Five human skin biopsies cultures were obtained from normal subjects after aesthetic or reconstructive surgery. All biopsies were rinsed with a Hank's solution. Each of the five skins samples was split up into fragments of 5 mm with a trocar, each fragment was weighed and UVA-irradiated (or not) at 15 joules/cm2 (Si15) and then cultivated in a collagen with (or without) human gingival fibroblast (hGF) or dermal fibroblast (hDF). All the details of the cells obtaining are explained in the in vitro cellular experiments In a 10 ml Erlenmeyer, 6 ml of serum free medium (SFm) or 6ml of SFm containing 150 000 hGF or hDF (see the paragraph in vitro cellular experiments), 3.4 ml of rat type I collagen (Jacques Boy Institute, 2mg/ml, ref: 207050257) and 600 µl filtered NaOH 0.1 N (to neutralize the acid collagen solution) were mixed. Then a skin fragment (with or without 150 000 hGF or hDF) was deposited in the prepared solution and carefully homogenized with the solution. Lastly, the whole was placed in a 60 mm Petri dish and in an incubator at 37°C / 5% CO2.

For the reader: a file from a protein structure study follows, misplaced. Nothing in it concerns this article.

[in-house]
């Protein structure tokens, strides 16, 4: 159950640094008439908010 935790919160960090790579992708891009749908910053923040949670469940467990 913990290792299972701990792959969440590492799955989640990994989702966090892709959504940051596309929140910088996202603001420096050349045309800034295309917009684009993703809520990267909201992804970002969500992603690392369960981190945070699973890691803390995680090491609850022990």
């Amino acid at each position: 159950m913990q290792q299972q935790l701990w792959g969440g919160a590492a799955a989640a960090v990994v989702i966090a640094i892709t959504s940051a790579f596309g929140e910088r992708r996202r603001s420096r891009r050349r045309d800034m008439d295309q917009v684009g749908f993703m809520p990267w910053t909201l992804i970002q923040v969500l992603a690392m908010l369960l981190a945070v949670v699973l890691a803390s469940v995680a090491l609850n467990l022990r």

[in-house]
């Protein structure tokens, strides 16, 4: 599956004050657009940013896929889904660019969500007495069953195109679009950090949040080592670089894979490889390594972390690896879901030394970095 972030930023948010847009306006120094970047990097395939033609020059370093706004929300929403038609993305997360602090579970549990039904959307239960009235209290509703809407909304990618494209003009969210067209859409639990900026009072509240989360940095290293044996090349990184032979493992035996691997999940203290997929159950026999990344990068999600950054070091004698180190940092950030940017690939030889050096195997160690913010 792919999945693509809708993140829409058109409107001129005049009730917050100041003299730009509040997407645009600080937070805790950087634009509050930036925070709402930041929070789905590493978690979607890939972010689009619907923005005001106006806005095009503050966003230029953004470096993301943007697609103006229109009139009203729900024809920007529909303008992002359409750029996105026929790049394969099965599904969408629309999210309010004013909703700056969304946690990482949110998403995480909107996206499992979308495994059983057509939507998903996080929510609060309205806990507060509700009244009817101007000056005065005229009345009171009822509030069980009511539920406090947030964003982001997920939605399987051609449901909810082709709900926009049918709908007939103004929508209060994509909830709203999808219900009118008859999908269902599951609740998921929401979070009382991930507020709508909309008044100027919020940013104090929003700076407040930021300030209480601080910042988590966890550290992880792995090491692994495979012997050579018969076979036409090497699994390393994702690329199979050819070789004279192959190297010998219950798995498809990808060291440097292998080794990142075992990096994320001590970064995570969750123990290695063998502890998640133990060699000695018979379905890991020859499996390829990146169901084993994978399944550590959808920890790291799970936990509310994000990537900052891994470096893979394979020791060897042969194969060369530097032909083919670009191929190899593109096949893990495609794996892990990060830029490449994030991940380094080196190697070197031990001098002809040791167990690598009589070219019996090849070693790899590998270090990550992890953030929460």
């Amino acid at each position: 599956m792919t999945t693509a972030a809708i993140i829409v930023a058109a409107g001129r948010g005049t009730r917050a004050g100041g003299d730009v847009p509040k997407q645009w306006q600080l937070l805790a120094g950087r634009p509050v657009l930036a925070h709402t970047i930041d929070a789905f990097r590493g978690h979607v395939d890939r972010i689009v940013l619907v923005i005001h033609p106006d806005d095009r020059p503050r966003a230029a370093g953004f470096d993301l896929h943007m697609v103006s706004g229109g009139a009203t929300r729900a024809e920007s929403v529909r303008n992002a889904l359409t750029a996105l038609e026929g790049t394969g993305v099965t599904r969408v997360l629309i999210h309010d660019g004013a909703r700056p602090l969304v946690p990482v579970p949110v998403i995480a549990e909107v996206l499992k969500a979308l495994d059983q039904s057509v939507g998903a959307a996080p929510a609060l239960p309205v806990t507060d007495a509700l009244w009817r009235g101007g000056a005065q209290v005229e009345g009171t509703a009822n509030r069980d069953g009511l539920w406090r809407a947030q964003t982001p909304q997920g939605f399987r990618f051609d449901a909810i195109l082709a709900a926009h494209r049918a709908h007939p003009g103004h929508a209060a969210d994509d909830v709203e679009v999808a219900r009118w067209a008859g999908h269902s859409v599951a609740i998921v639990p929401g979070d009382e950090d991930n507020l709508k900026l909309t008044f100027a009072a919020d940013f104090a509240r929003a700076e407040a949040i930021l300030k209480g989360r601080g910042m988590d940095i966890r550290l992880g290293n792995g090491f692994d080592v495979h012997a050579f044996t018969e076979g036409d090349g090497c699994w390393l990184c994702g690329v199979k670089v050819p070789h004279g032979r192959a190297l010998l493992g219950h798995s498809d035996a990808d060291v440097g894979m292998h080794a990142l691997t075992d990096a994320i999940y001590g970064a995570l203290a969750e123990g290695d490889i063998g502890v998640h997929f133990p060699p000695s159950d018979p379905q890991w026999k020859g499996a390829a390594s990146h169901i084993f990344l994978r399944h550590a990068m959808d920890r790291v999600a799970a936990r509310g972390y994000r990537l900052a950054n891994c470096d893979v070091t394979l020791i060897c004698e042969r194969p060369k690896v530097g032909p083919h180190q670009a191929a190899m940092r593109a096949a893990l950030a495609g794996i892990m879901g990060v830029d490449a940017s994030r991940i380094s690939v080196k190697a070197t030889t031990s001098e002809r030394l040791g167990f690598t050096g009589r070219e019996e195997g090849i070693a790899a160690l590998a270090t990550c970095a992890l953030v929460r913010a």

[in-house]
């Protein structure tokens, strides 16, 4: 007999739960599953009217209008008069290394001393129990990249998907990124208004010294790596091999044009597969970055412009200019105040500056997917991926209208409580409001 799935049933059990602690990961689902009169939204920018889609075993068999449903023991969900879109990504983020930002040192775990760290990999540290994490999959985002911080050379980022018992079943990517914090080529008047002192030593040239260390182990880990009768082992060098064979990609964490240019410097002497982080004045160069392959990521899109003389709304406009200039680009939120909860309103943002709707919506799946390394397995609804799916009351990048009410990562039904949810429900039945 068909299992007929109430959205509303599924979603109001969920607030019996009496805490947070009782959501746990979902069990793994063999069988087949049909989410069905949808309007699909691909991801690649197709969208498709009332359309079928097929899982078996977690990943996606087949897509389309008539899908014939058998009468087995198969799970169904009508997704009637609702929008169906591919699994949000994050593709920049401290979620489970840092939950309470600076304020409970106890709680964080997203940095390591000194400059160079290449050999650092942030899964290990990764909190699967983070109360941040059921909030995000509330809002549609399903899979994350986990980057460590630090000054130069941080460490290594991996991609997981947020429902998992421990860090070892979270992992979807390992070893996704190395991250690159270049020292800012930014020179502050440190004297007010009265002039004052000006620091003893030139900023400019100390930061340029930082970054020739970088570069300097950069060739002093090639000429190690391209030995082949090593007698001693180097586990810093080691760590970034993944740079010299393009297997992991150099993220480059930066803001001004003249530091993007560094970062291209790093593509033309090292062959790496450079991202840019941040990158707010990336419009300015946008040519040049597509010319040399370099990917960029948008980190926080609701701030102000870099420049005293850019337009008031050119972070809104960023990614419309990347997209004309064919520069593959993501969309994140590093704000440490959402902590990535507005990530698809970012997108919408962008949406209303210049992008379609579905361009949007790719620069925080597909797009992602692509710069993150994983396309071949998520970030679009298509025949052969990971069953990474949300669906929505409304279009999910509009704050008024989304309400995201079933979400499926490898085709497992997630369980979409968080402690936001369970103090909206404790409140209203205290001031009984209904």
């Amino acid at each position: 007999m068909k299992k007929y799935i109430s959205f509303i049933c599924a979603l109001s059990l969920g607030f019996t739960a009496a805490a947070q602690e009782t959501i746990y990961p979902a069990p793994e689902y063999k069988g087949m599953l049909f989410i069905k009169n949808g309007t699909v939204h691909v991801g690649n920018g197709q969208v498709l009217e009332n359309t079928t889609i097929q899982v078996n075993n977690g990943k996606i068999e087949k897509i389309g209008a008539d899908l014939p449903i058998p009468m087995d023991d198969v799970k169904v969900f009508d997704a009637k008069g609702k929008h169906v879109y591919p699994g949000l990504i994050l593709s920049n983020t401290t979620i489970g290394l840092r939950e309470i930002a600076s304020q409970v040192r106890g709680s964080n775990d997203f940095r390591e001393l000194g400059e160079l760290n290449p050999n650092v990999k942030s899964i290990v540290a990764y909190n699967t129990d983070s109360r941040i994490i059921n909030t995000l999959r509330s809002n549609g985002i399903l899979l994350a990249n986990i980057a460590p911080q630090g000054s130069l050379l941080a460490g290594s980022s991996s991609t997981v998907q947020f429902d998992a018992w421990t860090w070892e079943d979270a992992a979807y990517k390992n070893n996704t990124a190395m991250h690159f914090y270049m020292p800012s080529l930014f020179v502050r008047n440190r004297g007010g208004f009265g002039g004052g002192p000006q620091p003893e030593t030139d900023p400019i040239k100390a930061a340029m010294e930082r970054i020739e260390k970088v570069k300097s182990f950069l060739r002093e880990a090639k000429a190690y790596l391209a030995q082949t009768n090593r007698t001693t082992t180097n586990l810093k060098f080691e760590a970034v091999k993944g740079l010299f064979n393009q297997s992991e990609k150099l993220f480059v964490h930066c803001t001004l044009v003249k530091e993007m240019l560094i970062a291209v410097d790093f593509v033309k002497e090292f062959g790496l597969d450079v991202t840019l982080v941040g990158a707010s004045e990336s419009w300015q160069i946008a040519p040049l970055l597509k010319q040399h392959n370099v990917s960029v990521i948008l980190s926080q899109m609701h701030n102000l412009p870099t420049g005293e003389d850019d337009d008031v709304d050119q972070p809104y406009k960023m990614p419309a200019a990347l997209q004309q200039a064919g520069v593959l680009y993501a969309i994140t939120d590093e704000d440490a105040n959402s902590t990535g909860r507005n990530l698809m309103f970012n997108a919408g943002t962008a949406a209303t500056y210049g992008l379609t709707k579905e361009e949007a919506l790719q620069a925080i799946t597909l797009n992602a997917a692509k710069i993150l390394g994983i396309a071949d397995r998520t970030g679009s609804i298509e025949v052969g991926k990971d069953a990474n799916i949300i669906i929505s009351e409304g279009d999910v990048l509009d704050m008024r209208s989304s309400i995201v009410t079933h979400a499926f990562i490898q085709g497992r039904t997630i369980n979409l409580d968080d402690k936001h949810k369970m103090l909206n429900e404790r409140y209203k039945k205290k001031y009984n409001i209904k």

Five control collagen lattices were cultivated without skin fragments, in order to test whether bioactive molecules within the collagen gel and the culture medium would contribute to the results.

The cultures were maintained for a week and analysed at day 1, 3 and 7. At each point of the experimentation 3 mL of supernatant were collected and stored at -80°C for further analysis of the secreted proteins.

2.2. Histological Analysis by Computerized Image Analysis